Just how secure are Hikvision cameras?

With Alarming cybersecurity stories now an alarmingly common feature in our newspapers, it’s more important than ever to make sure that your security systems are robust. The advent of always-connected IP cameras means that CCTV is no longer a standalone device cut off from the outside world, and can now be used as a potential vector for hacking and cyber attacks. Ironically, this means that any equipment with vulnerabilities can turn your security system into a security risk. All of this isn’t to say that you should avoid all of the potential benefits of IP systems, it just means that you should take care to make sure your equipment is from a responsible manufacturer that follows best practices.

So how secure are Hikvision cameras?

As the largest manufacturer of surveillance equipment on the planet, Hikvision’s security credentials have justifiably come under a lot of scrutiny. Some of the stories being posted, however – unsurprisingly by blogs linked to their American competitors – seem to be just be unjustified paranoia. The fact is, despite their huge slice of the CCTV market, Hikvision have one of the best records in the industry for preventing security vulnerabilities, and publicising them transparently when they do occur.  This can easily be checked by referencing the CVE list, and international register of all known cybersecurity vulnerabilities – searching for results from Hikvision compared to their competitors is quite illuminating.

Hikvision IP bullet camera

Trusted by the industry

As something of a vote of confidence from security authorities, last month Hikvision was designated as a CVE Numbering Authority (CNA). This status, also held by internationally recognised brands such as Adobe, Apple and Google, allows Hikvision to add potential vulnerabilities found in their equipment to the CVE list without needing them to be cross checked by a third party. This designation is only provided to companies who have a proven track record of transparently and effectively resolving issues.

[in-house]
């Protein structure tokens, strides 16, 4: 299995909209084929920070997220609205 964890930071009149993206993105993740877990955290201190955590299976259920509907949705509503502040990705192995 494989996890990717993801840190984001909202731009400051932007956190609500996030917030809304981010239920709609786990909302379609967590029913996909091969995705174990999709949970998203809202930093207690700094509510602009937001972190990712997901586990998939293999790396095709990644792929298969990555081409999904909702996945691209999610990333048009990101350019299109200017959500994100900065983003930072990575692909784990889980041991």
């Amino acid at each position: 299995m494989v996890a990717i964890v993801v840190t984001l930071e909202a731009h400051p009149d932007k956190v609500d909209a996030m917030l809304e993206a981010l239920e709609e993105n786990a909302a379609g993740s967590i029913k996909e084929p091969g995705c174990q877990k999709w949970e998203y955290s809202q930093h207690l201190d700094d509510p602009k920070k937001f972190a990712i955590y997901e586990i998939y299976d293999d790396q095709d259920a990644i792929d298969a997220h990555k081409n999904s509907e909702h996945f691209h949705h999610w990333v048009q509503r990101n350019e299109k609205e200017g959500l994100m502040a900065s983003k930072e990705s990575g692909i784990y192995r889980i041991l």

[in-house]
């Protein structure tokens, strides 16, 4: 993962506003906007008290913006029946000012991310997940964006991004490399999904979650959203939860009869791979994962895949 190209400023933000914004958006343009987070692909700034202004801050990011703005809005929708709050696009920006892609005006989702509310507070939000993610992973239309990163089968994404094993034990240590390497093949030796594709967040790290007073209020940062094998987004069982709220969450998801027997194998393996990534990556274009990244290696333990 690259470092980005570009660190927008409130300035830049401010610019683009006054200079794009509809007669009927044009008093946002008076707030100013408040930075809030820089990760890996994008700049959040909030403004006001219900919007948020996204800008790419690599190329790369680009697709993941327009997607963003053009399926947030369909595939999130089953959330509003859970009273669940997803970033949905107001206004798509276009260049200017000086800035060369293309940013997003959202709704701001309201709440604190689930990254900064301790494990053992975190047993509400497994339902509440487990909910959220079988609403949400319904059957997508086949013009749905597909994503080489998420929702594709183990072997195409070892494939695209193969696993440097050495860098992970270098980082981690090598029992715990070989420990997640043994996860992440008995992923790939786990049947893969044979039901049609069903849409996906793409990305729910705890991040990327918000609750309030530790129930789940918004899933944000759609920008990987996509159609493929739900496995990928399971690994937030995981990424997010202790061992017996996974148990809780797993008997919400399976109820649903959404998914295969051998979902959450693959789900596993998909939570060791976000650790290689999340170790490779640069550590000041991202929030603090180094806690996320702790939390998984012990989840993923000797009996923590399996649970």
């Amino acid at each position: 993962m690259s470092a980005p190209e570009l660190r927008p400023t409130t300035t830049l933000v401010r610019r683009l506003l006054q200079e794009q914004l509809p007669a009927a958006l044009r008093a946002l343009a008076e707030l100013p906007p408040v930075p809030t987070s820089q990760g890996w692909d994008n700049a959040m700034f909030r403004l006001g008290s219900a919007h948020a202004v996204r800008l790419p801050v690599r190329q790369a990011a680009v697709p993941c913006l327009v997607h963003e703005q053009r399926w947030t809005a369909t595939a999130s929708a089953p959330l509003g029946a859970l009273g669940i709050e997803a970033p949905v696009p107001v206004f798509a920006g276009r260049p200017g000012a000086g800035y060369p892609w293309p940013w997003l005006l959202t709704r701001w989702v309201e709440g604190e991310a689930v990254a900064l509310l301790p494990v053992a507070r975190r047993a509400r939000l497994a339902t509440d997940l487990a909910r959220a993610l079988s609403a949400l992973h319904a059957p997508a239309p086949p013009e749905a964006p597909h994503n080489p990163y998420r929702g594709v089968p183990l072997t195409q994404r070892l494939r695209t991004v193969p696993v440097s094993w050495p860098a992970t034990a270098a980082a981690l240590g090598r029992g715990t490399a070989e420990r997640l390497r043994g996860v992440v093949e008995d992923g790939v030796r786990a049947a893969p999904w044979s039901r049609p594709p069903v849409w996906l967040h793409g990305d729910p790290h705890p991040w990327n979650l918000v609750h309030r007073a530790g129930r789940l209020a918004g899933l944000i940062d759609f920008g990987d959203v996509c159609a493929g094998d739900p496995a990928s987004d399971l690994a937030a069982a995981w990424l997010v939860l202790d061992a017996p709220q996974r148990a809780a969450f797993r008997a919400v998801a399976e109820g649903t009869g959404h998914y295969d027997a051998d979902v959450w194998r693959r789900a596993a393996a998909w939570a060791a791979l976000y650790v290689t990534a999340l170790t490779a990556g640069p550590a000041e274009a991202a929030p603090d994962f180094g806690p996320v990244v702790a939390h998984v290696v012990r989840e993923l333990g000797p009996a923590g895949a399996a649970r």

CNA map
Hikvision joins over 80 designated CNA companies from across the world

Bin Wang, Chief Officer for Hikvision’s Network Security Department, explained – “We are honoured to become a CNA and will keep collaborating with MITRE, to deal with potential security vulnerabilities in a timely and efficient manner. The CNA appointment will help iron out the creases in the information exchanges between security researchers and security solution providers. This will result in end users enjoying meaningful and timely assistance with tackling cyber security issues.

Keeping things up to date

There is another really important aspect to IP security. When vulnerabilities are found, Hikvision need to be able to identify them and issue firmware patches to quickly fix them. This becomes a problem when installers are using grey market Hikvision cameras and recorders sourced cheaply from sellers based in China. These devices only ship with Chinese language menus and settings, so buyers usually have to resort to installing unauthorised third-party firmware to use them in the UK, which prevents them from being able to use these important security updates. Even if the cameras are returned to factory defaults, Hikvision will often then detect they are being used in the wrong region, and remotely brick them, making them unusable.  This is yet another reason why it’s so important to make sure you only source cameras from an authorised UK Distributor, like SpyCameraCCTV.

Danny Griffin

As well as being responsible for SpyCameraCCTV's blog content, I look after all of the sites product listings and descriptions. An avid photographer, when not at my desk I can often be found in our studio taking product photos! We're always looking to hear from people who have used our gear, so if you have any experiences to share, send them over to marketing@spycameracctv.com

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